WORTHINGTON, Minn. — Leann Jeffers tells people she feels like she had cancer for all of five minutes, but the effects of being diagnosed with breast cancer and going through a double mastectomy will be with her for the rest of her life.

The rural Worthington woman went in for her first mammogram earlier this year, expecting it to be a routine procedure. After all, she felt fine and had no other health issues.

Those reasons were why, at age 42, Jeffers had delayed having the cancer-screening procedure done two years ago, at the age when all women are encouraged to have their first mammogram.

“When I turned 40, I had the mentality that I didn’t need to go in and get a mammogram,” Jeffers shared. “So, I put it off.”

When her 41st birthday rolled around, Jeffers was transitioning from her job at Bedford Tech to her new job at Schaap Sanitation. Again, she decided to delay making the appointment.

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Then, with her 42nd birthday approaching, Jeffers said she heard a coworker talking about scheduling her mammogram because she was about to turn 40.

It was time, she figured, and scheduled her mammogram at Sanford Worthington through its online appointment system.

The mammogram went smoothly and Jeffers said she assumed the results would come back fine. That, however, wasn’t the case.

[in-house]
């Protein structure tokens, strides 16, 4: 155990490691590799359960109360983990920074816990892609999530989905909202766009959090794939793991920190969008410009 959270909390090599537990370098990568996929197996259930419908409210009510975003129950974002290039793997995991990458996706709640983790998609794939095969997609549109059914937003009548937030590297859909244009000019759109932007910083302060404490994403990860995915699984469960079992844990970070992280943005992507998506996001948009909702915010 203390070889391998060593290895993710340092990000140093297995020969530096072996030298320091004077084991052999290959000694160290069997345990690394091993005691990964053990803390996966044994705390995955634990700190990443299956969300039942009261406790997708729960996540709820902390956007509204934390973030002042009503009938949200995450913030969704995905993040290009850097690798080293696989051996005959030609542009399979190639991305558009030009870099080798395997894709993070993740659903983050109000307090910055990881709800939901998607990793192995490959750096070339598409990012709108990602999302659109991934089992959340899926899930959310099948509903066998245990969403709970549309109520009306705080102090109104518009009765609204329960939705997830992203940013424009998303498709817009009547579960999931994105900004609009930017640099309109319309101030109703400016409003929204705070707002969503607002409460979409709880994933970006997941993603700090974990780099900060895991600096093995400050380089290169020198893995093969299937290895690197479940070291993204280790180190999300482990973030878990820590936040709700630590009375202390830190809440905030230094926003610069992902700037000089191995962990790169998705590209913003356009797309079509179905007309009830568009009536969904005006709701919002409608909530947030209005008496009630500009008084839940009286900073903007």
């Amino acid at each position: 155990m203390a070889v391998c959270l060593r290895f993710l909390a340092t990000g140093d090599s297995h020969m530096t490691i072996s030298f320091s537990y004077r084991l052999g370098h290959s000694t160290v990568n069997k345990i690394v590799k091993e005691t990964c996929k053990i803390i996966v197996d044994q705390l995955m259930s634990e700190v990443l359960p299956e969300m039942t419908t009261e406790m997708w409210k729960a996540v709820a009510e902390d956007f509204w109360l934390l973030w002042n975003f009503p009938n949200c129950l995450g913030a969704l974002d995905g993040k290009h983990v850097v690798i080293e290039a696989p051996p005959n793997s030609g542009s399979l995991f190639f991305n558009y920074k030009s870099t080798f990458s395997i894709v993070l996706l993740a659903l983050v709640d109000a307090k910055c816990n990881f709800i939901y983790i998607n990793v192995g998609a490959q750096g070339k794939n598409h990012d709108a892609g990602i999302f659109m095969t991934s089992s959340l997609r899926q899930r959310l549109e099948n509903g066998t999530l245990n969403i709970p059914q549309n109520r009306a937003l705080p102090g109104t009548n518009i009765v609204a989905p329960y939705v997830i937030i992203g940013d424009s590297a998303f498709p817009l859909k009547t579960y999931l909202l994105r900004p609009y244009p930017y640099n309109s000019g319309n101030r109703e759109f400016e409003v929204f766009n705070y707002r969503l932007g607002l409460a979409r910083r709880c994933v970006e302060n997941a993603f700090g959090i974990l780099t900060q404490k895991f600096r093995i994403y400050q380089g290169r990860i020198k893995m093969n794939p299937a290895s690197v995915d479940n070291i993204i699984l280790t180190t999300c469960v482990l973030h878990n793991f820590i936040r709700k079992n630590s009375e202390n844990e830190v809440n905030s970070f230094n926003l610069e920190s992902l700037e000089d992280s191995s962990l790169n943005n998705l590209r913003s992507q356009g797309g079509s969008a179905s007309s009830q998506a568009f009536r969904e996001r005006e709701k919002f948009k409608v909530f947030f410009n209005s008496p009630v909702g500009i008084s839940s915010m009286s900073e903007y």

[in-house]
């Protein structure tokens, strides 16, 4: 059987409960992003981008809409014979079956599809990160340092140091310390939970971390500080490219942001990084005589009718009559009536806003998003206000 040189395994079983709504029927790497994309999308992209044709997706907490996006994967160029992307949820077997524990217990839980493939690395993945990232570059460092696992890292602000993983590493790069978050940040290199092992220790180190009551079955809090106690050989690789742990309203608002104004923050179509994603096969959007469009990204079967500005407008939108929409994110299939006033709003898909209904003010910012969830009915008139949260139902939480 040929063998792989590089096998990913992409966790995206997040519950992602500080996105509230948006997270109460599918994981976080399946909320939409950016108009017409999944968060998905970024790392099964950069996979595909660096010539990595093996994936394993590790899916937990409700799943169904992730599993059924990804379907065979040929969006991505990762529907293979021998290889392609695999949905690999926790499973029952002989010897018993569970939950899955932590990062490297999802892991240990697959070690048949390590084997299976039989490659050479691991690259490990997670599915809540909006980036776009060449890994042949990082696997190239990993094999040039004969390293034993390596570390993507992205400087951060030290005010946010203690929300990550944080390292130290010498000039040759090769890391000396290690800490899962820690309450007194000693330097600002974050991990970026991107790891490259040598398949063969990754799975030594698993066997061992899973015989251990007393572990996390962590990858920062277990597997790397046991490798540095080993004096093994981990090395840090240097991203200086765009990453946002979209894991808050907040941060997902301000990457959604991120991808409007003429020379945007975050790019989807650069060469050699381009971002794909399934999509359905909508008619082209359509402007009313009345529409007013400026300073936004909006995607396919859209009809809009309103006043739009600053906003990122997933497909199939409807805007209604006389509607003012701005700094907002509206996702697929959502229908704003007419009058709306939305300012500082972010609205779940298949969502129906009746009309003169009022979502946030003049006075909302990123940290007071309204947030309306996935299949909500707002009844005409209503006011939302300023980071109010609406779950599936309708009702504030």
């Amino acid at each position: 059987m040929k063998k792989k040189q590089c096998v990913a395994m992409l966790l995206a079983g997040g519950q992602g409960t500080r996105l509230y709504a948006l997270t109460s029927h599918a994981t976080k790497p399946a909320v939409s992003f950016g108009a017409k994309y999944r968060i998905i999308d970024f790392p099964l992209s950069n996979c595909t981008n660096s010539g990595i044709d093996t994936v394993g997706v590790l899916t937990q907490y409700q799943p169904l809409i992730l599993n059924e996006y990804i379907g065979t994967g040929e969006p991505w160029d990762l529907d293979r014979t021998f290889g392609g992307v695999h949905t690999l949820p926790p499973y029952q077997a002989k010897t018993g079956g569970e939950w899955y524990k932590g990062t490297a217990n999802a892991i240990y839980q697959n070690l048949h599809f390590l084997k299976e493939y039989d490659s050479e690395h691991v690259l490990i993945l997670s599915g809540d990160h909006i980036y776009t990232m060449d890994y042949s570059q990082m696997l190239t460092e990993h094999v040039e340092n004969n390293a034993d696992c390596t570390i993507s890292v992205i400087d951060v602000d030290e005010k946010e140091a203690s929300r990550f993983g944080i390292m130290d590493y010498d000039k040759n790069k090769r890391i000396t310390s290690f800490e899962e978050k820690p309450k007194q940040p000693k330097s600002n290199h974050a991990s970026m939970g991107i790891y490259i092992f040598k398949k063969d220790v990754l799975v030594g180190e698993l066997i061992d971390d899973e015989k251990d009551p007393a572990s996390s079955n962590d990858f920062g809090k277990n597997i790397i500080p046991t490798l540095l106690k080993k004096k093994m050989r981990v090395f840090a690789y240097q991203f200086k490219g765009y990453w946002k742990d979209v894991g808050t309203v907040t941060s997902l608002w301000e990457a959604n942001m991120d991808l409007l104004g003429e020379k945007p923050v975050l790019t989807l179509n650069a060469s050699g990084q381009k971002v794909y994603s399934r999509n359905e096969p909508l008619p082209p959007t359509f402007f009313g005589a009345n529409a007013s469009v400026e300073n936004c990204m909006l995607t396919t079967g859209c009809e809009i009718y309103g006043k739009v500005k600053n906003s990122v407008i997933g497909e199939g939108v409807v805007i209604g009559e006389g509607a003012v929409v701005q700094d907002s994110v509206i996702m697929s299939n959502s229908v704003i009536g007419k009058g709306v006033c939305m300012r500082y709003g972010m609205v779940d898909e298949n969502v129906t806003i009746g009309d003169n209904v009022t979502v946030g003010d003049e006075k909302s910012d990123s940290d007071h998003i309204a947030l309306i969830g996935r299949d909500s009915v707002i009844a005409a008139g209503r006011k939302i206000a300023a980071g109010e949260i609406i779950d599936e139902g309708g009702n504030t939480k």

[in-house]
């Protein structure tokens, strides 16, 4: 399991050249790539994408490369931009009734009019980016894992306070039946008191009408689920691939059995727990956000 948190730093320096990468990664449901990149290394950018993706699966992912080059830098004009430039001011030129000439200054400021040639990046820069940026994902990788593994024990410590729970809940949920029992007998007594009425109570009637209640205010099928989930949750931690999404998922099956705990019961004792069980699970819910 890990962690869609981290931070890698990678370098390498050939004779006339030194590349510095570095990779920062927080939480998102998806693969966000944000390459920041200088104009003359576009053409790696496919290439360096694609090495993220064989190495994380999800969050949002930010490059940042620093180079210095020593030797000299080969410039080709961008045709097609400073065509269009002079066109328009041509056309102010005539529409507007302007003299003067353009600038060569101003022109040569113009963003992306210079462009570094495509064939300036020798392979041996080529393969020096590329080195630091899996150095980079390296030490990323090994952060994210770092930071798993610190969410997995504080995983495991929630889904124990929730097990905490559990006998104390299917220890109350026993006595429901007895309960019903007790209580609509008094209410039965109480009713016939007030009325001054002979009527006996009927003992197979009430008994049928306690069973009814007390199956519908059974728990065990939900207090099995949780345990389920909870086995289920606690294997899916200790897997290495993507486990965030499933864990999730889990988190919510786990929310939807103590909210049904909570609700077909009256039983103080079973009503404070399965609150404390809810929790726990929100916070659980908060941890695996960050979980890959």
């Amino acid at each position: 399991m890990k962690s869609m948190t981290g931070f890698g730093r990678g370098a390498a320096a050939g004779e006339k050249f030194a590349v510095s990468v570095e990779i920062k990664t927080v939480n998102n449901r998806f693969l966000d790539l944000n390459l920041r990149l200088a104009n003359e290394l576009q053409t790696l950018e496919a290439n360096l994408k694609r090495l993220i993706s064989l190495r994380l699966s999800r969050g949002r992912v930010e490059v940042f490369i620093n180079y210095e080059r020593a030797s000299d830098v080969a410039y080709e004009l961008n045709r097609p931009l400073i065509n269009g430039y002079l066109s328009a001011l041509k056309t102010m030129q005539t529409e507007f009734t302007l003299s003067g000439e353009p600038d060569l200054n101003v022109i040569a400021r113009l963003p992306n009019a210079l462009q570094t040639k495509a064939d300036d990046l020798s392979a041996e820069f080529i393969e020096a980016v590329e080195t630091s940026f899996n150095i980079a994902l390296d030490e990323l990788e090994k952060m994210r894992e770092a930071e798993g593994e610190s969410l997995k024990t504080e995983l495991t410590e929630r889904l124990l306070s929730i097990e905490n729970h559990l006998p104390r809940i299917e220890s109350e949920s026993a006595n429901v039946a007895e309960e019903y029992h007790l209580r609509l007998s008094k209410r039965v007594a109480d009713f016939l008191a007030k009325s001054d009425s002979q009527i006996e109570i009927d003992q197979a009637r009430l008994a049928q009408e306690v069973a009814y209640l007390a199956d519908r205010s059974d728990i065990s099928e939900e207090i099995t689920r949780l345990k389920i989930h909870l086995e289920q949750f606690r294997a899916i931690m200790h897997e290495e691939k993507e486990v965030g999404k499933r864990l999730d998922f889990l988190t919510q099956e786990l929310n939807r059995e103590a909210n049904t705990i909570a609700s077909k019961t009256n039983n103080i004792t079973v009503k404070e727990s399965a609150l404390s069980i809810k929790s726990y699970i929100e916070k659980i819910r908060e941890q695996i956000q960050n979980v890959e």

She was first notified of something suspicious through a communication from My Sanford Chart, and was scheduled for a May 4 ultrasound at Sanford to gather additional images.

“They brought in the head radiologist,” Jeffers recalled. “He said there was something on there that didn’t look right.”

The concern prompted Jeffers to call the Edith Sanford Breast Center in Sioux Falls, South Dakota, in hopes they would look at the images. Since she no longer had a primary physician — her former physician had left Sanford Worthington — Jeffers said she took the reins.

Within a week of her ultrasound in Worthington, Jeffers was seen at the Edith Sanford facility for a core biopsy. It was performed the day before her daughter, Ariana’s, senior prom.